DOI: 10.1088/1748-9326/11/3/034025

2018015096 Hou Yandong (Chinese Academy of Sciences, Cold and Arid Regions Environmental and Engineering Research Institute, Lanzhou, China); Wu Qingbai; Liu Yongzhi; Zhang Zhongqiong and Gao Siru. The thermal effect of strengthening measures in an insulated embankment in a permafrost region: Cold Regions Science and Technology, 116, p. 49-55, illus. incl. 5 tables, sketch map, August 2015. Based on Publisher-supplied data.

An embankment with heat insulation can only retard a rise in temperature or the thawing of permafrost, and the thermal stability of the embankment cannot be maintained under global warming conditions. Therefore, strengthening measures are required to ensure embankment stability. Based on in-situ observational data from the Qinghai-Xizang Railway in Beiluhe, variations in the thermal regime under a thermally insulated embankment after the implementation of strengthening measures were analysed. The results show that the strengthening measure of thermosyphon installation can play an effective role in the embankment cooling process; however, no protective effect of the spall rock revetment was observed. The shallow mean annual maximum temperature in the upper 0.5 m of soil decreased from 2.2 to 0 °C with an average of 1.8 °C, appearing as a striking "cold energy accumulation" process which predominantly results from thermosyphons and heat insulation material, after the strengthening measures were implemented. Meanwhile, the permafrost table under the embankment appeared as a "second rising process", ranging from 0.90 m for DK1139 + 670 to 2.56 m for DK1139 + 780, with an average of 1.66 m. The "sunny-shady slope effect" was not well controlled after the implementation of the strengthening measures under the embankment with thermal insulation. However, the difference in temperature between the ground and underlying permafrost table, under the left and right shoulder of the embankment, gradually decreased. Besides, thermal influence of the embankment to the surrounding permafrost in the deep layer is observed to be eliminated after the implementation of the strengthening measures. Abstract Copyright (2015) Elsevier, B.V.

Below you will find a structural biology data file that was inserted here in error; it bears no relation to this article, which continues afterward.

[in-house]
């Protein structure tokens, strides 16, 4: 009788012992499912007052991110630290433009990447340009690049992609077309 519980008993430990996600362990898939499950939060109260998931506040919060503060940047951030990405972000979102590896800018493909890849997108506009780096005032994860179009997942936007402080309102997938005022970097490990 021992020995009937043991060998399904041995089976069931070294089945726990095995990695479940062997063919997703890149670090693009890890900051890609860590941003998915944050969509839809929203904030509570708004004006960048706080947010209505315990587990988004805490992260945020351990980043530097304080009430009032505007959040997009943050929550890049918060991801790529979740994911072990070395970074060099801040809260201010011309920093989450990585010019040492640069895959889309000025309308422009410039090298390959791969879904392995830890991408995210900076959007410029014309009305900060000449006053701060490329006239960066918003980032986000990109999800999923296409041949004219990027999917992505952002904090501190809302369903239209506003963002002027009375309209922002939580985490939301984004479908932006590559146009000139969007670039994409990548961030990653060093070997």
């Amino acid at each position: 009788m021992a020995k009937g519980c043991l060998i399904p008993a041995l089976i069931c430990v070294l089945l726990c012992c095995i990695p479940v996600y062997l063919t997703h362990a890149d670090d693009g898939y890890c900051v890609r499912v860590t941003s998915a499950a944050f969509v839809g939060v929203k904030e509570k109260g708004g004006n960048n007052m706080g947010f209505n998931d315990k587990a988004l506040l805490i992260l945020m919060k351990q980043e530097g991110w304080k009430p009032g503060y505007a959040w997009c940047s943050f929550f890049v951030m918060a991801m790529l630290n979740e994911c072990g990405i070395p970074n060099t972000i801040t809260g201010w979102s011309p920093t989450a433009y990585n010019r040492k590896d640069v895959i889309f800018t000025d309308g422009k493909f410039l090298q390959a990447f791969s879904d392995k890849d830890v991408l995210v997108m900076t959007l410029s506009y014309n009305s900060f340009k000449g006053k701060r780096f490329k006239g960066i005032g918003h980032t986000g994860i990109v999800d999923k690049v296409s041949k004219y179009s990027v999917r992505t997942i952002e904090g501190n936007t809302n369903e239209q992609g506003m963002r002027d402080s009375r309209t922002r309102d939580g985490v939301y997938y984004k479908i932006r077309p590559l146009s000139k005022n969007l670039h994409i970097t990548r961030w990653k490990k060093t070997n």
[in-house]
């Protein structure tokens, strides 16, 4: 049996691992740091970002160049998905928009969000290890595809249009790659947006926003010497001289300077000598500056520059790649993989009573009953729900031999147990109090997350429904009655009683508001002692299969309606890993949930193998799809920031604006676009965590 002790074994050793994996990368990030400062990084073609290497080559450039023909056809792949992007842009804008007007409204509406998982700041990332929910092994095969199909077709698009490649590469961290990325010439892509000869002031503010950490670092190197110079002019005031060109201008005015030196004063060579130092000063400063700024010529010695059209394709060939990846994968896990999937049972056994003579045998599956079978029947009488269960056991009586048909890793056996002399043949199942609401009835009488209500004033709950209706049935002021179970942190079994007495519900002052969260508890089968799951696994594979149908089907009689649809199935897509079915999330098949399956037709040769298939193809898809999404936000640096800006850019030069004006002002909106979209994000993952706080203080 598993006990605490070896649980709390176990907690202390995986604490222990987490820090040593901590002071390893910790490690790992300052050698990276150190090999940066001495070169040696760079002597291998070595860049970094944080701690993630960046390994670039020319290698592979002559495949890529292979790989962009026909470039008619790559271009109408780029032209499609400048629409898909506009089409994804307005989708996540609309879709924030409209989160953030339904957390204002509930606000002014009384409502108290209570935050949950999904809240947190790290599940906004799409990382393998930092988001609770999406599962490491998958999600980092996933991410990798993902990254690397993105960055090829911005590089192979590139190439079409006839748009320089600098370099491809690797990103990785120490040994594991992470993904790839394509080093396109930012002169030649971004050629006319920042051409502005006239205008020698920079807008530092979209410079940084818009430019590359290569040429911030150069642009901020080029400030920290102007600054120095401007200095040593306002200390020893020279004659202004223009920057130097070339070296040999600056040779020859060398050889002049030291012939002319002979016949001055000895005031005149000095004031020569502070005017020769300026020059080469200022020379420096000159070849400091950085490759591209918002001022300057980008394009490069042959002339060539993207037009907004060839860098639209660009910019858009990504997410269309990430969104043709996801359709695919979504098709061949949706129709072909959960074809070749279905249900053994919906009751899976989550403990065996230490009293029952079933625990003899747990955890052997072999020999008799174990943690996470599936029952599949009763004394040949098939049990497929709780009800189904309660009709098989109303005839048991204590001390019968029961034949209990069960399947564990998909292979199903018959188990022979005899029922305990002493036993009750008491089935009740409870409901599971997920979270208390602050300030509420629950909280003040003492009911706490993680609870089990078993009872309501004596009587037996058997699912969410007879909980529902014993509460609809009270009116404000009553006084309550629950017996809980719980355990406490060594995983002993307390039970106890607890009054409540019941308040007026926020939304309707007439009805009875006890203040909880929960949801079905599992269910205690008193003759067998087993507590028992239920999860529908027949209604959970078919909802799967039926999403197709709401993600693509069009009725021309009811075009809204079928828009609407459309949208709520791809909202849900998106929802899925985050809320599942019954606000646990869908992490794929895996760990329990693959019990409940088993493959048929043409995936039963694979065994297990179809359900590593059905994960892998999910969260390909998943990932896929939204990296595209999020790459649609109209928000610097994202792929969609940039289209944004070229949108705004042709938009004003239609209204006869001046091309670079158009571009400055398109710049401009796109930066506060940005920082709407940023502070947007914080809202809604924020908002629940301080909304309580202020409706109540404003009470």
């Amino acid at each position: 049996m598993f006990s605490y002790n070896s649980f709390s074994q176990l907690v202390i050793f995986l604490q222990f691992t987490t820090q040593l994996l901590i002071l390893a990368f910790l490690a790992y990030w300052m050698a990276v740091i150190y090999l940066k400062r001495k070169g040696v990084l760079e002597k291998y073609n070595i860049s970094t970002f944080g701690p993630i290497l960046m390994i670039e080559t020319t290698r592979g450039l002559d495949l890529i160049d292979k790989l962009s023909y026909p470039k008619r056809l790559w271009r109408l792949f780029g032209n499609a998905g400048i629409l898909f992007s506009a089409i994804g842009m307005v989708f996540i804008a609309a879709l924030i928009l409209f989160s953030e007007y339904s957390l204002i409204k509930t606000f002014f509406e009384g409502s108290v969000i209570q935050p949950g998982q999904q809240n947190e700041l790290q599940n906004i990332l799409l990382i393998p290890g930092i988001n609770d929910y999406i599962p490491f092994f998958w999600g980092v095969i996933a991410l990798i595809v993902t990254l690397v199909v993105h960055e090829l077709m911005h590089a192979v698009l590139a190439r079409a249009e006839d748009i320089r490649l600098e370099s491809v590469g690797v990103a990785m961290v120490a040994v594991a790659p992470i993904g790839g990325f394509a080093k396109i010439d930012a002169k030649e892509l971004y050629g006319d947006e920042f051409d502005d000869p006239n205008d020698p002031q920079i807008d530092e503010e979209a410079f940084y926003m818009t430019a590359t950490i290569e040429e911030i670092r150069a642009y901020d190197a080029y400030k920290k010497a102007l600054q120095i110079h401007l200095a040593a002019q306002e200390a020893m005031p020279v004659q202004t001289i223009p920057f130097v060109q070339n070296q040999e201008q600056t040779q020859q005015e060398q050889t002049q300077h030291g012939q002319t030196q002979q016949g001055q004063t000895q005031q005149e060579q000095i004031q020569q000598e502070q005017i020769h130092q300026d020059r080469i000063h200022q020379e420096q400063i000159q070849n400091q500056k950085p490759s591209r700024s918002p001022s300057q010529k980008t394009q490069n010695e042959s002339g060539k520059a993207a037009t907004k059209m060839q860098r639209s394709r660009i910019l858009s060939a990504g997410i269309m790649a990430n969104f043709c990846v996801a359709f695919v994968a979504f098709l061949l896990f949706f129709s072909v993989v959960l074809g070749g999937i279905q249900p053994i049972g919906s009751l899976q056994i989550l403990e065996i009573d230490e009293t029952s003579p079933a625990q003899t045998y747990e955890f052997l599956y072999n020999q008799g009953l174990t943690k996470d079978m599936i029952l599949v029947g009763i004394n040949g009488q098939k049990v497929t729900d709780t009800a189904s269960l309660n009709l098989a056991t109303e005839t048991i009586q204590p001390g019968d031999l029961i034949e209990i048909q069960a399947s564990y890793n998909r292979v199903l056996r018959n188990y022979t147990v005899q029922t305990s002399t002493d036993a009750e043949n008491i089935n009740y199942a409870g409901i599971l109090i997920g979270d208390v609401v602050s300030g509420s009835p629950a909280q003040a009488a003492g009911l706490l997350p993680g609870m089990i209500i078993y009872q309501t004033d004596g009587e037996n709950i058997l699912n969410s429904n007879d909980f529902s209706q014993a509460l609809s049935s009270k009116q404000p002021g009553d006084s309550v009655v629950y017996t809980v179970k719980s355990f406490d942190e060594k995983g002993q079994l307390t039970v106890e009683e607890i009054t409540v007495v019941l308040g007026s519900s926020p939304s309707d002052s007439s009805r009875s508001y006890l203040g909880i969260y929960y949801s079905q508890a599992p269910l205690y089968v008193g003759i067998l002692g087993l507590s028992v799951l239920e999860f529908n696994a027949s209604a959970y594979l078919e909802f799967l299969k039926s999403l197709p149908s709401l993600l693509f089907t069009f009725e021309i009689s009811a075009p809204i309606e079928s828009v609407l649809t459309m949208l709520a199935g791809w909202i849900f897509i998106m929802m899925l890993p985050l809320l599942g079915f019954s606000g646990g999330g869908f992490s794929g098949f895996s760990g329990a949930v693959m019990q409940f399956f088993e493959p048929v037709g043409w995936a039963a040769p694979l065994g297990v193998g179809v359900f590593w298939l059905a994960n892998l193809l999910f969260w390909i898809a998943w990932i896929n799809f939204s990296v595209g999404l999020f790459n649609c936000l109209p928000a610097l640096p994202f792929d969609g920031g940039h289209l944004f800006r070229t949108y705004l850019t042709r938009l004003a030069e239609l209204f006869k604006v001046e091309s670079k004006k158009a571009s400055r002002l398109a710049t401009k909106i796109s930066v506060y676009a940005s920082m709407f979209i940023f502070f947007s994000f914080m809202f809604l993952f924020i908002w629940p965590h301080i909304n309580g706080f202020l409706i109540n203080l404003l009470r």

DOI: 10.1016/j.coldregions.2015.04.003

2018015083 Yu Fan (Chinese Academy of Sciences, Cold and Arid Regions Environmental and Engineering Research Institute, Lanzhou, China); Qi Jilin; Yao Xiaoliang and Liu Yongzhi. Comparison of permafrost degradation under natural ground surfaces and embankments of the Qinghai-Tibet Highway: Cold Regions Science and Technology, 114, p. 1-8, illus., June 2015. Based on Publisher-supplied data.

Permafrost under road embankments often degrades more seriously than that under natural ground surfaces due to the influences of both climate warming and road embankment. In a companion paper, we analyzed the states of permafrost degradation under road embankments in the five typical regions along the Qinghai-Tibet Highway (Yu et al., 2013a). In this paper, the states of permafrost degradation under natural ground surfaces, near the road embankments, are analyzed based on up to 15 years of in-situ geothermal data, while that under road embankments are also further analyzed. On this basis, the states of permafrost degradation and related processes are compared between the natural ground surfaces and road embankments. Possible influences of climate warming and road embankment on permafrost degradation are discussed. The results show different characteristics of permafrost degradation under natural ground surfaces and road embankments. The contributions of climate warming and road embankment on the thermal regime of permafrost may vary during the process of permafrost degradation. Abstract Copyright (2015) Elsevier, B.V.

DOI: 10.1016/j.coldregions.2015.02.002

2018015138 Beck, I. (Alfred Wegener Institute, Helmholtz Centre for Polar and Marine Research, Potsdam, Germany); Ludwig, R.; Bernier, M.; Strozzi, T. and Boike, J. Vertical movements of frost mounds in subarctic permafrost regions analyzed using geodetic survey and satellite interferometry: Earth Surface Dynamics, 3(3), p. 409-421, illus. incl. 4 tables, sketch maps, 70 ref., 2015.